The actual salaries of common eunuchs vary from two to four taels per month; twelve taels being the highest salary any one receives, no matter what his rank may be. It is not to be supposed, however, that eunuchs are different from other Chinese in one thing--"squeezing:"--and many of them make large sums in various ways, such as by pretending to facilitate, or really facilitating the business of those having audience; making them comfortable while waiting, by supplying them with tea, pipes, etc., and the thousand and one other ways by which a true Chinaman knows how to "turn an honest penny." The salaries of eunuchs are paid monthly, whereas, other officials draw theirs half-yearly.
Each eunuch, in addition to his pay, is supplied with a certain quantity of rice monthly; and to economize their salaries, as well as for convenience sake, the eunuchs form messes amongst themselves, subscribing so much each to supply meat, vegetables and other kinds of food, which is cooked in the palace.
Every courtyard in the palace has its colony of eunuchs, who live in small houses, called "Menial's houses" ([char 126]), at the sides of the main building in which their particular employer resides; so that they can be readily summoned when wanted.
The palace gates are shut at dusk, and opened shortly after midnight, for the admission of such officials as have business with the emperor. Should any eunuch be out of the palace when the gates are closed he is compelled to stay out all night, and is sure to be severely punished the next day. Official hats have to be worn on all occasions by eunuchs, no one being allowed egress or ingress without a hat on; consequently one mode of punishing a eunuch is by taking his hat from him, and by this means confining him to the palace.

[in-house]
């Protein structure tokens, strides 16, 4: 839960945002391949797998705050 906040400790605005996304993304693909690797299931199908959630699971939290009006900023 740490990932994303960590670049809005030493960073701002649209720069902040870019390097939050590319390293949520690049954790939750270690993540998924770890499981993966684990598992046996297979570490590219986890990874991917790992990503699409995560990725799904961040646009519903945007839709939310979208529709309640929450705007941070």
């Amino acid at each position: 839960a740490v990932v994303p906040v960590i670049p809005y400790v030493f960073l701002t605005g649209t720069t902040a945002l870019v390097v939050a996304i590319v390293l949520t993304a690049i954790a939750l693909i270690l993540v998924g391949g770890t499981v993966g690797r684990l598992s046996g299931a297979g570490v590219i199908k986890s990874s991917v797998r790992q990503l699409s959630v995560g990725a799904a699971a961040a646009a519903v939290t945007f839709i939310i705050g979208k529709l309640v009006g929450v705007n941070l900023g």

All eunuchs are considered pure (chen, [char 127] or ch'ing, [char 128])
but boys who are made eunuchs when under ten years of age are termed "thoroughly
pure" (t'ung-chen, [char 129]). These are specially prized, and are employed
by the ladies of the palace with as much freedom as if they were girls;
performing such offices as ought only to be done by women--some of them
of a nature it would be impossible to describe here. These boy-eunuchs
are supposed to be free from the least licentiousness--even in thought;--in
fact, they are considered to be devoid of all feeling of that kind whatever.
They are commonly called "little eunuchs" (Hsiao-t'ai-chien, [char 130]);
as they grow up they are not allowed such freedom of intercourse, being
replaced by others younger than themselves, while they are employed in